Gavin King is a fellow at JBoss, a division of Red Hat. He is the architect of Hibernate, an open source Object Relational Mapping (ORM) tool for Java, and of Seam, an open source application framework for Java EE. He has co-authored three books: Hibernate In Action (2004), Java Persistence with Hibernate (2006), and NHibernate in Action (2009). Gavin was Spec Lead of JSR 299, Contexts and Dependency Injection for the Java EE platform, which defines a standard dependency injection solution that combines the best features of several popular open source technologies. The ultimate goal of the project was to dramatically simplify the programming model for web-based applications written in the Java language. Gavin's collaboration with other JSR efforts improved platform harmony, catalyzed two new specifications (the Managed Bean Specification and the Interceptors Specification), and aligned JSR 299 with other technologies including JSR 330, Enterprise JavaBeans, JavaServer Faces, and JSR 303. Gavin speaks about JSR 299 at events such as JavaOne, JBossWorld, and JUG meetings and for prominent news sites such as InfoQ and DZone. He continues to work with other implementations, such as OpenWebBeans and Resin, to explain and promote the specification.

Dave Kim

Dave Kim has demonstrated agility in his Spec Leadership of the near-final JSR 327, Dynamic Contents Delivery Service API for Java ME, as well as his previous two-year effort, JSR 298, Telematics API for Java ME. He is the Business Development Director at SK Telecom International, a South Korean mobile telecommunications operator that is controlled by the SK Group, one of the country's largest business conglomerates. Dave also represents SK Telecom on the ME Executive Committee. His current JCP project, JSR 327, will enable Java applications to interact with dynamic content delivery (DCD) client implementations in mobile consumer devices.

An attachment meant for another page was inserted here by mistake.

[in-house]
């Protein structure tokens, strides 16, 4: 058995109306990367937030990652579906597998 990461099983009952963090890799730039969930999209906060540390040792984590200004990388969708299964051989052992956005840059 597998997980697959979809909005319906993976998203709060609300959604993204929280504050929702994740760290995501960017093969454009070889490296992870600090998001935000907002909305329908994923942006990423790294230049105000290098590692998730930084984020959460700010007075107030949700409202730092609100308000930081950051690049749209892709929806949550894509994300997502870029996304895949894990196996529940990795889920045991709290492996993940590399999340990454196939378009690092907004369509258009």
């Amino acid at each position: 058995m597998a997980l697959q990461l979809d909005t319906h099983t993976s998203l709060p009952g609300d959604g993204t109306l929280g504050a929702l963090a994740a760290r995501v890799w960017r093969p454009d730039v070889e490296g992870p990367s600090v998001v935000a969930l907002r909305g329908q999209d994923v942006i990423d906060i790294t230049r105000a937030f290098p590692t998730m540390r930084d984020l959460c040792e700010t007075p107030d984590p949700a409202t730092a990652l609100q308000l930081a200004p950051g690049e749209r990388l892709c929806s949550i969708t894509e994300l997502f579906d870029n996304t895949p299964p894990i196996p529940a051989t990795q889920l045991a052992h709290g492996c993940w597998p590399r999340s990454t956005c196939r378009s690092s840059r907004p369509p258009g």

Ronald Tögl

Ronald Toegl, Spec Lead for JSR 321, Trusted Computing API for Java, has a passion and drive that have enabled him to bring JSR 321 to the Early Draft Review (EDR) stage despite challenges outside of his control. Even at this early stage, he has inspired companies to adopt and implement the JSR. Ronald and his Expert Group, which includes academicians and individual members, are fully committed to developing the standard with as much transparency as possible. The JSR 321 page on the site propels readers to a second website at, where people can participate in the development and access the latest drafts of the source code. As a research assistant in the Trusted Computing Labs, Ronald is employed by IAIK of Graz University of Technology. His research interests include IP-based communications, formal methods in security APIs, and protocols for Trusted Computing. His work has been published as proceedings of numerous professional conferences such as the International Symposium on Trusted Computing (TrustCom), in articles of journals including ENISA Quarterly, and through presentations all over the world (Austria, Germany, Hungary, China, Korea, and the United States).

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Most Innovative JSR

JSR 309, Media Server Control API